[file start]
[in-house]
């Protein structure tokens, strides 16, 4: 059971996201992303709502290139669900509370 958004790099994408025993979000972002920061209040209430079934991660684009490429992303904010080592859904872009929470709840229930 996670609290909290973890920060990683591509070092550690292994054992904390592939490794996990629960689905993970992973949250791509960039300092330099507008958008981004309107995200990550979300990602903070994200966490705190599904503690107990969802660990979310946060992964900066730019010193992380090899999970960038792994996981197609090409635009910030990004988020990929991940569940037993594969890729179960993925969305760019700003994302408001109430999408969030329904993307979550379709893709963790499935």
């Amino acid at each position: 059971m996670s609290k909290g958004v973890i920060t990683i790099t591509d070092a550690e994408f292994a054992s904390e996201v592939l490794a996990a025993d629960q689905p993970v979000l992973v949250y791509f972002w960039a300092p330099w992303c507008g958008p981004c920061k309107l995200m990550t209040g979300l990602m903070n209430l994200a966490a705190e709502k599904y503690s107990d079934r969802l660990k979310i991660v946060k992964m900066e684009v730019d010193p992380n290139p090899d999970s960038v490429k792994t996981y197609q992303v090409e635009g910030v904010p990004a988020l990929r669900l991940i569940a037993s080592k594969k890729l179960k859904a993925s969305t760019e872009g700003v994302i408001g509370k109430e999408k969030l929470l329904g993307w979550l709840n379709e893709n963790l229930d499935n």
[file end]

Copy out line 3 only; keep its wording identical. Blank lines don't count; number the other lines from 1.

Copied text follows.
């Amino acid at each position: 059971m996670s609290k909290g958004v973890i920060t990683i790099t591509d070092a550690e994408f292994a054992s904390e996201v592939l490794a996990a025993d629960q689905p993970v979000l992973v949250y791509f972002w960039a300092p330099w992303c507008g958008p981004c920061k309107l995200m990550t209040g979300l990602m903070n209430l994200a966490a705190e709502k599904y503690s107990d079934r969802l660990k979310i991660v946060k992964m900066e684009v730019d010193p992380n290139p090899d999970s960038v490429k792994t996981y197609q992303v090409e635009g910030v904010p990004a988020l990929r669900l991940i569940a037993s080592k594969k890729l179960k859904a993925s969305t760019e872009g700003v994302i408001g509370k109430e999408k969030l929470l329904g993307w979550l709840n379709e893709n963790l229930d499935n």